Tornado Outbreaks Are On The Rise, And Scientists Don't Know Why : The Two-Way A new study looks at clusters of tornadoes, like those that hit the Southeast this week. They are costly in lives and insurance payouts.
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Tornado Outbreaks Are On The Rise, And Scientists Don't Know Why

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Tornado Outbreaks Are On The Rise, And Scientists Don't Know Why

Tornado Outbreaks Are On The Rise, And Scientists Don't Know Why

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AUDIE CORNISH, HOST:

A single tornado can cause a lot of damage, but even worse - tornado outbreaks. Just this week, a cluster of at least 18 tornadoes struck the southeast over two days. And in recent years, scientists have been seeing bigger clusters. As NPR's Christopher Joyce reports, they're struggling to figure out what's happening.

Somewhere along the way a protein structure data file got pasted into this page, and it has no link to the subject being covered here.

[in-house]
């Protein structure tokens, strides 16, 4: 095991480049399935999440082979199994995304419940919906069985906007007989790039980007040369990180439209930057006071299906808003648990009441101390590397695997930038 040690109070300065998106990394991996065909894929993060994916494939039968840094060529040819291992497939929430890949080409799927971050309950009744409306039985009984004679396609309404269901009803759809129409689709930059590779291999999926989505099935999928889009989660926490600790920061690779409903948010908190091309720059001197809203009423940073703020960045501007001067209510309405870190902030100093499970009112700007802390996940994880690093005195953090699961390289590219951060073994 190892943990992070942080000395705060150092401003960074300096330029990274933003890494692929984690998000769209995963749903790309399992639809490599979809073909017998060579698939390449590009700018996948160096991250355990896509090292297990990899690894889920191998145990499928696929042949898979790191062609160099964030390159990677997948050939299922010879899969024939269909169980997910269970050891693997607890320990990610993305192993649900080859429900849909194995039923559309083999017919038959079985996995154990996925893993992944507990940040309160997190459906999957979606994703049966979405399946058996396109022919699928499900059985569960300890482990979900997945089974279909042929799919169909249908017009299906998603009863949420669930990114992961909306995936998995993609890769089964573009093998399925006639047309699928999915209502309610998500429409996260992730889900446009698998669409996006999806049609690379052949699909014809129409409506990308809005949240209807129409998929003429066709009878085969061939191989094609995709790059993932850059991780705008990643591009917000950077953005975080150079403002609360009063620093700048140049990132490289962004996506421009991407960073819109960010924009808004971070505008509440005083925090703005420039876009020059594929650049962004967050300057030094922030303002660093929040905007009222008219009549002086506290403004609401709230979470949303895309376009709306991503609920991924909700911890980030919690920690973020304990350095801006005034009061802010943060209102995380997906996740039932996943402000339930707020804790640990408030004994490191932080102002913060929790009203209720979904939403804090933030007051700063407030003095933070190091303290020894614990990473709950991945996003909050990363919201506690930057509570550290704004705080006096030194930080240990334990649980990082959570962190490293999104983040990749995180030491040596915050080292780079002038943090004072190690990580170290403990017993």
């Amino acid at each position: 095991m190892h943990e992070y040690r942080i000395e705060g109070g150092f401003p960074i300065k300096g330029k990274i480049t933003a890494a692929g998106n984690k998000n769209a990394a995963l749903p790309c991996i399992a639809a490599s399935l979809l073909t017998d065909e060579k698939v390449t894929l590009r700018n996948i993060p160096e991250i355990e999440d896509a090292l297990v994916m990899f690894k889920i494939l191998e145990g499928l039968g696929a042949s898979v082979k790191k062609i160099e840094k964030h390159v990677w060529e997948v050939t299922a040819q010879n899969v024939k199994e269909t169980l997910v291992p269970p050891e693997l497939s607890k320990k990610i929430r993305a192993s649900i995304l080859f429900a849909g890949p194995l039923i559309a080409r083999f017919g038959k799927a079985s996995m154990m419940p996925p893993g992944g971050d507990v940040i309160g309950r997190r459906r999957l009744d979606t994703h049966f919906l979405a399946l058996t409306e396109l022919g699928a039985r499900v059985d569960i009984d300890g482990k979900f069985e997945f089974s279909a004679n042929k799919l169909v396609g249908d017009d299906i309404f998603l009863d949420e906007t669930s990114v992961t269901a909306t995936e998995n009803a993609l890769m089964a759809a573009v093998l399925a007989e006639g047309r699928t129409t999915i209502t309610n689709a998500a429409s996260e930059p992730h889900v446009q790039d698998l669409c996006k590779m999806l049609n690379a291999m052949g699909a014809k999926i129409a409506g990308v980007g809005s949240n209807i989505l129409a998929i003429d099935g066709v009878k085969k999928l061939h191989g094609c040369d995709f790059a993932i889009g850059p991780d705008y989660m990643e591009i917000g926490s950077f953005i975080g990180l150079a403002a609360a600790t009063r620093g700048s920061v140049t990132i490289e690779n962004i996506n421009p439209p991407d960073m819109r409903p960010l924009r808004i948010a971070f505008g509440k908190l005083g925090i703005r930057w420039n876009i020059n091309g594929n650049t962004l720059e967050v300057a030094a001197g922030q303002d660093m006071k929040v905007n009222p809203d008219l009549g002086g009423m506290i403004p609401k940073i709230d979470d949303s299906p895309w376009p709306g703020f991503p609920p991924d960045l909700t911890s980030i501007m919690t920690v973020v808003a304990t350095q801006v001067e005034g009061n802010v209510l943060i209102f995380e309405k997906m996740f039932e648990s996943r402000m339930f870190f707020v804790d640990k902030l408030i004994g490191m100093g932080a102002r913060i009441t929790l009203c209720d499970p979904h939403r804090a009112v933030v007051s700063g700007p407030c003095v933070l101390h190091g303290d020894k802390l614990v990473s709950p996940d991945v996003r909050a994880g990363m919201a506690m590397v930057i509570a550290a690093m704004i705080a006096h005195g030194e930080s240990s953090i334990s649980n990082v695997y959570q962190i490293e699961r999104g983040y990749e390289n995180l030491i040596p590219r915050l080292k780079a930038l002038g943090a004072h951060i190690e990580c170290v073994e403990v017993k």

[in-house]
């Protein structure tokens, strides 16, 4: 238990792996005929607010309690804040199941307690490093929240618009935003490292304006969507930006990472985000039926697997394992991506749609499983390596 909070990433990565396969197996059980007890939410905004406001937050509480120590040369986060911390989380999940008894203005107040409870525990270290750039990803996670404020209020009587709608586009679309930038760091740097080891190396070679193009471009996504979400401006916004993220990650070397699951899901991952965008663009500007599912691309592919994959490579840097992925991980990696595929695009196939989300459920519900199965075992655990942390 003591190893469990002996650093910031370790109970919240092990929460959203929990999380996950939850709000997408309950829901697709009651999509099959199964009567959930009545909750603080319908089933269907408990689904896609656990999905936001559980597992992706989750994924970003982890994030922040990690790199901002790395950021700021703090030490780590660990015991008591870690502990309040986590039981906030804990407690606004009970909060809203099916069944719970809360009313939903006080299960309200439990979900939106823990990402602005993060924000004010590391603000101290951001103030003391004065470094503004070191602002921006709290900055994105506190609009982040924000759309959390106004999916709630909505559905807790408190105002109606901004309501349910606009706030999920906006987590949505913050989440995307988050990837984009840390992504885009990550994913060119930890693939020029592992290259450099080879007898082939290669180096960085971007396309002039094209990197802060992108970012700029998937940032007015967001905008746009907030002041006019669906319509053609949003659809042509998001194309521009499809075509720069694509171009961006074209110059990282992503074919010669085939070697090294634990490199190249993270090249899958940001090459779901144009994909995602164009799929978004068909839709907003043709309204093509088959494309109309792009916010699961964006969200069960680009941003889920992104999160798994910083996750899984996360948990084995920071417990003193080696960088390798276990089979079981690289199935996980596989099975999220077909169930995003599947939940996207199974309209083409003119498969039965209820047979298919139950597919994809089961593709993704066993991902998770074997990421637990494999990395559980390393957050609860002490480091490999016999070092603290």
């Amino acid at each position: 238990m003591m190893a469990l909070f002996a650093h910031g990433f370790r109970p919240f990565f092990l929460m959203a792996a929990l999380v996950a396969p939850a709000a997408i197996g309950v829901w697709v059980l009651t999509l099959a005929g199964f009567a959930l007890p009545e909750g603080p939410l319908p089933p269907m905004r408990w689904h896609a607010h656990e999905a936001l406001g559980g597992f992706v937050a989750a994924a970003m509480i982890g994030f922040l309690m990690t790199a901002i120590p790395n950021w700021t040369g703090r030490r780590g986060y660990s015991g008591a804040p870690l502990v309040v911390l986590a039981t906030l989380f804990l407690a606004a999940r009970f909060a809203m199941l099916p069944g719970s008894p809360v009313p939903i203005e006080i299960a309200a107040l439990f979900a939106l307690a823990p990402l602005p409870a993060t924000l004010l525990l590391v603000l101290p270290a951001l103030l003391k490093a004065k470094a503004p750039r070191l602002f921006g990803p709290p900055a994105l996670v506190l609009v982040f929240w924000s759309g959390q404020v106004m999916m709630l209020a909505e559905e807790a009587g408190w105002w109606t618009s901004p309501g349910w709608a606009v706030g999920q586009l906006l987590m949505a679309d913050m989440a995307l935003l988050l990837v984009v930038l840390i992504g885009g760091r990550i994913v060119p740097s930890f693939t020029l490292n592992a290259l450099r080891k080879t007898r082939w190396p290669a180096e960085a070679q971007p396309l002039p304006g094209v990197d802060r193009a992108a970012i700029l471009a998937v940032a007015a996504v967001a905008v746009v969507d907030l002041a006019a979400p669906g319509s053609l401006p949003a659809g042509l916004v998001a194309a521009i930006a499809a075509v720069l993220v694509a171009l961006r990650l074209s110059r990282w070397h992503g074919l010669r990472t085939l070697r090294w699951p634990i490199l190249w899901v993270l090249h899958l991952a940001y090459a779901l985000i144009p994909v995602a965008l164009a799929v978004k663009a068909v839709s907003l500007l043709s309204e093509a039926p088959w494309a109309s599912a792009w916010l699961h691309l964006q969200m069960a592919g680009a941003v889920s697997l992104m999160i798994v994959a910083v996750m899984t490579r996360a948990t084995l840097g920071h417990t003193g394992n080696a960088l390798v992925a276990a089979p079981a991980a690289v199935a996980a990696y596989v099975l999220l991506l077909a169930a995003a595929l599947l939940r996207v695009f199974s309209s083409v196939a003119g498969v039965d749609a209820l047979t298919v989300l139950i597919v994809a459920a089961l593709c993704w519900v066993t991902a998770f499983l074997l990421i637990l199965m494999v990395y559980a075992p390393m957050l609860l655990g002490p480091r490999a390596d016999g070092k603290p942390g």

CHRISTOPHER JOYCE, BYLINE: When weather conditions are just right, sometimes you get more than just a tornado. You get an outbreak. Mathematician Michael Tippett at Columbia University tracks these outbreaks. He says while the number of tornadoes nationwide varies a lot year to year, the overall average is pretty steady.

MICHAEL TIPPETT: But the number of tornadoes in outbreaks is increasing.

JOYCE: And the number of tornadoes in the most extreme outbreaks is increasing the fastest. Scientists who study climate change suspect that warming temperatures may affect how many tornadoes we get, but Tippett's says he's not seeing a connection between climate change and these bigger outbreaks.

TIPPETT: It's not the expected signature of climate change - OK? - which could be either it's something else, or it could be that we don't really understand why climate change is doing.

JOYCE: All sorts of things influence weather. Two big ones are the circulation of warm water in the Pacific and Atlantic Oceans. That circulation changes over decades, which, in turn, alters long-term weather patterns. Writing in the journal Science, Tippett says those ocean changes may be implicated here, but there's no evidence yet. The only thing that seems to be changing are certain kinds of wind patterns near these clusters. No matter what the cause, these bigger outbreaks hurt people in their path. This week's killed five, and they affect the insurance industry. Bigger outbreaks usually mean more damage and more payouts. Christopher Joyce, NPR News.

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